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Two university campuses evacuated (updated)

North Dakota State University officials are ordering the campus evacuated after receiving a bomb threat.

NDSU issued a statement shortly before 10 a.m. Friday telling all employees and students to leave campus within a half-hour because of a bomb threat.

Students in residence halls have been told to walk to locations off campus. No other details were given.

The University of Texas at Austin also has ordered an evacuation after receiving a bomb threat. It is not known if the two threats are related.

More than 14,000 students are enrolled at NDSU.

UPDATE:

Thousands of people streamed off university campuses in Texas and North Dakota on Friday after phoned-in bomb threats prompted evacuations and officials warned students and faculty to get away as quickly as possible. No bombs were found on either campus by early afternoon it was not clear whether the threats were related.

The University of Texas received a call about 8:35 a.m. from a man claiming to be with Al Qaeda who said he had placed bombs all over the 50,000-student Austin campus, according to University of Texas spokeswoman Rhonda Weldon. He claimed the bombs would go off in 90 minutes and all buildings were evacuated at 9:50 a.m. as a precaution, Weldon said.

The deadline passed without incident, and the university later issued advisories saying all buildings has been cleared and were reopening by noon. Classes were canceled for the remainder of Friday, but other university activities were to resume by 5 p.m.

North Dakota State University President Dean Bresciani said 20,000 people also were evacuated from his school's main and downtown campuses in Fargo after the school received its bomb threat Friday morning. Officials did not immediately release details about the North Dakota threat and its evacuation remained in place by early afternoon.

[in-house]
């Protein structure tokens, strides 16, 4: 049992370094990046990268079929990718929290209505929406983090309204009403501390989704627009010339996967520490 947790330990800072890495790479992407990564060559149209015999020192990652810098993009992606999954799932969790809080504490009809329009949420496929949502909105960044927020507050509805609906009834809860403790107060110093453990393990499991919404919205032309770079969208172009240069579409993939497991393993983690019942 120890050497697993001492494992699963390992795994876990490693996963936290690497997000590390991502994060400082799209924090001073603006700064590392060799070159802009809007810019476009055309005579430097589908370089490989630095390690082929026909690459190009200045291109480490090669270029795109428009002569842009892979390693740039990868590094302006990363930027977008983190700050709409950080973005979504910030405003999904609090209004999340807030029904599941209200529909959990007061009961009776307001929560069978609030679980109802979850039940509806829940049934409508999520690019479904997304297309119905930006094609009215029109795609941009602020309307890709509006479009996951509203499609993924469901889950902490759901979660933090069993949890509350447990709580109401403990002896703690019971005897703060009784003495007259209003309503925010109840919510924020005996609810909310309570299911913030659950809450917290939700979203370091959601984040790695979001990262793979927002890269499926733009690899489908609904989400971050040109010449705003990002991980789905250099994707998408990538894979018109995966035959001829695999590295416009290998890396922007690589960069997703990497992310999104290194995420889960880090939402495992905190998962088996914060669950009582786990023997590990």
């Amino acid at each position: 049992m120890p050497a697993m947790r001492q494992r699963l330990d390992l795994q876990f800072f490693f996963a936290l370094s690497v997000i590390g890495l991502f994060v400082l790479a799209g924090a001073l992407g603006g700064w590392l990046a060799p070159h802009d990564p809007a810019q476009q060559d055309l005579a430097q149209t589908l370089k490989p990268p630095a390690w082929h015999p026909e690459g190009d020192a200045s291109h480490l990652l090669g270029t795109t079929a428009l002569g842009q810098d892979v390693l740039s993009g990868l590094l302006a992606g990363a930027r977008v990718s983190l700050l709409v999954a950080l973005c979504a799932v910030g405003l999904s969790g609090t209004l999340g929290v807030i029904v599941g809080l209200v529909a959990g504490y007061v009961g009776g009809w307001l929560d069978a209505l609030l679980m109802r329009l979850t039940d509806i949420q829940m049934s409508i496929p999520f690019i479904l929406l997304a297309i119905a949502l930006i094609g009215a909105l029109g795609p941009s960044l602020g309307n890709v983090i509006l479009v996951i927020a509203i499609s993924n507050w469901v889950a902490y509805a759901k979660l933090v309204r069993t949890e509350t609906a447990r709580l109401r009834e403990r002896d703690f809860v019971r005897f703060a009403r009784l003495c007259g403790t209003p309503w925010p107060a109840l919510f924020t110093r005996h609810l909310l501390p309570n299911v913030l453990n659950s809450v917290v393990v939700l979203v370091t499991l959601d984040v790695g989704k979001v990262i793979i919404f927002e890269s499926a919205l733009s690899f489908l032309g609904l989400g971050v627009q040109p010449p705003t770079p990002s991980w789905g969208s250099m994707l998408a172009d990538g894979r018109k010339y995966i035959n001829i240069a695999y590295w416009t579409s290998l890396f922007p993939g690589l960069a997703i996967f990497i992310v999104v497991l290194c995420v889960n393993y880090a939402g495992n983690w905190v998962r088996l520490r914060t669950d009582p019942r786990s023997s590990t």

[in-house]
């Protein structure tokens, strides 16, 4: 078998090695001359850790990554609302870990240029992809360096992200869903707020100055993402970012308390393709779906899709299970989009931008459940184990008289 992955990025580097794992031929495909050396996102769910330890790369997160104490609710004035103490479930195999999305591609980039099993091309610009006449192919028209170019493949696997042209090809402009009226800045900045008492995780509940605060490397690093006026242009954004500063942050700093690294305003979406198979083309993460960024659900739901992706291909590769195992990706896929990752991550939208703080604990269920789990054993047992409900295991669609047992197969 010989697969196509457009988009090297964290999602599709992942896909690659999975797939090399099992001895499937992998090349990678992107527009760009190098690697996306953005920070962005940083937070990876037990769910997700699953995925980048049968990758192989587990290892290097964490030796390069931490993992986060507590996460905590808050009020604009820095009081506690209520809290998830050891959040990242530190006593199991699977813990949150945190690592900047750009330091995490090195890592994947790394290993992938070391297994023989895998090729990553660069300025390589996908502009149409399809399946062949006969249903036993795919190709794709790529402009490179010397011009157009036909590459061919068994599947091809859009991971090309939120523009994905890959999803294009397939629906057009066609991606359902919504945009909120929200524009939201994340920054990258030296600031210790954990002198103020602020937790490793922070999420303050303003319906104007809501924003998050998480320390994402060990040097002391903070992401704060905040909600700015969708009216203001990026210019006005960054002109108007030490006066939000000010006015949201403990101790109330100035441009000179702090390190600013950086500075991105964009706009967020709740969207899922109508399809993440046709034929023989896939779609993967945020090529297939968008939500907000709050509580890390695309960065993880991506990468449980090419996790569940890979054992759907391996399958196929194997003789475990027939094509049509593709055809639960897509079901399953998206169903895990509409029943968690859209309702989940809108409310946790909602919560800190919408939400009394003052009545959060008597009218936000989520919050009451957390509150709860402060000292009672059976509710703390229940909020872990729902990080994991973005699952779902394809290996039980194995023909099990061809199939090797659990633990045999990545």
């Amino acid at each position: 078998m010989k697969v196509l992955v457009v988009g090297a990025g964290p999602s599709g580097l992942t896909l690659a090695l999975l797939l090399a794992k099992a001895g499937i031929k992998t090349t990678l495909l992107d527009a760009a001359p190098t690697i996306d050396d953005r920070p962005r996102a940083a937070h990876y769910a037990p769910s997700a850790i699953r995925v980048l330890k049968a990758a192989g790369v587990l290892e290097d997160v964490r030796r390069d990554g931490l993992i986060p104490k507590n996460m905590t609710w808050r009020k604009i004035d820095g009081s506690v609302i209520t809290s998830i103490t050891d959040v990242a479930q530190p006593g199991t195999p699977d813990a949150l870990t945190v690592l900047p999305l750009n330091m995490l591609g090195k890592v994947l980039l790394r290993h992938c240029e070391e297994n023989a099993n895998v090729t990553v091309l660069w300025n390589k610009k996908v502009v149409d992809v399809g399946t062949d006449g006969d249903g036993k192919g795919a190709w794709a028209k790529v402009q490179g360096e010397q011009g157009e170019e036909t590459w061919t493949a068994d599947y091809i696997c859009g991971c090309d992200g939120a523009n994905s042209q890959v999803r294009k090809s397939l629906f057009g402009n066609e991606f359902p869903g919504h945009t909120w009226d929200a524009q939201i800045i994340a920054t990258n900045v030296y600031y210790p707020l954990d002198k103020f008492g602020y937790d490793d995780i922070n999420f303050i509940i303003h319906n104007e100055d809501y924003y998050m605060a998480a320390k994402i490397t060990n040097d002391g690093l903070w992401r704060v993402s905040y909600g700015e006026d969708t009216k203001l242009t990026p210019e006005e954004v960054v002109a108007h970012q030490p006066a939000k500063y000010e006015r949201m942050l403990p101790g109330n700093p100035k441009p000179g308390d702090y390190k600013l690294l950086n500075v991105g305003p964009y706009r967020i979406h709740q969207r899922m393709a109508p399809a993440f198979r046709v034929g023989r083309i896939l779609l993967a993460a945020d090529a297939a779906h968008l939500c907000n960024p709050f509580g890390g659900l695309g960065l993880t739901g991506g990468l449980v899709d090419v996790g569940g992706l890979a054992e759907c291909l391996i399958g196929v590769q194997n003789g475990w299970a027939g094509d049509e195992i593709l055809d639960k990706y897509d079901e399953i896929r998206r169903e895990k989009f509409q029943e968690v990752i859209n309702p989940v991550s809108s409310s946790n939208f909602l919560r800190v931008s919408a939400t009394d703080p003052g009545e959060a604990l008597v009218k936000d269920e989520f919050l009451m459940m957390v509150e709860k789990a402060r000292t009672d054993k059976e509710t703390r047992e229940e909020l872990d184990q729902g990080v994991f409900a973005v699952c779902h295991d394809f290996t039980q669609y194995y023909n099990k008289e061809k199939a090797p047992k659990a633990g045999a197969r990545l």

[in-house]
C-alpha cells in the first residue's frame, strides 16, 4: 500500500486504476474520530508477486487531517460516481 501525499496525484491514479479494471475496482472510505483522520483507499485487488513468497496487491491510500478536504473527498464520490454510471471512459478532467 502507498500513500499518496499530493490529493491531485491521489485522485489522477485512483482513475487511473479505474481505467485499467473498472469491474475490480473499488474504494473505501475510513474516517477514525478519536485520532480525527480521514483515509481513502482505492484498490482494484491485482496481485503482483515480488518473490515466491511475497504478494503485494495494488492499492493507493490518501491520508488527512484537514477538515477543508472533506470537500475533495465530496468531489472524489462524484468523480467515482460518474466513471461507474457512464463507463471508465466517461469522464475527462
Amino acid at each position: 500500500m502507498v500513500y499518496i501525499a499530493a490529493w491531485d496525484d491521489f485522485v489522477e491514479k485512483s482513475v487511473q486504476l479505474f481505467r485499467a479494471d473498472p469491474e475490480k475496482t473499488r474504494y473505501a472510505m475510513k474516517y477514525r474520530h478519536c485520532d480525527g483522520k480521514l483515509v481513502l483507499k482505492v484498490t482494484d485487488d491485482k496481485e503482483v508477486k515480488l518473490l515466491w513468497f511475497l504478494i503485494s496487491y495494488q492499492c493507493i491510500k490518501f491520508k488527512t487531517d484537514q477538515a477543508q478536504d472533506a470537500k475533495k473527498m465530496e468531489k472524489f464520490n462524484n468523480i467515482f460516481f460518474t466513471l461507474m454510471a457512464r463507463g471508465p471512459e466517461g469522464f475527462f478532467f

In Texas, sirens wailed on campus and cellphones pinged with text messages when the initial alert when out. Students described more confusion than panic as they exited the sprawling campus in what one described as an "orderly but tense" manner. Students said they were directed off campus by university staff.

"One of them said to me `get off this campus as soon as possible,"' said Elizabeth Gerberich, an 18-year-old freshman from New Jersey.

Police blocked off roads heading into campus as lines of cars sat in gridlock trying to get out.

At the football stadium, executive senior associate athletics director Ed Goble said he was discussing logistics with authorities because the Longhorns needed to get ready to leave for a Saturday football game at the University of Mississippi. Shortly after 11 a.m., while the rest of campus remained almost entirely deserted, Goble said police had given football players permission to go into the athletic complex to pack for the game.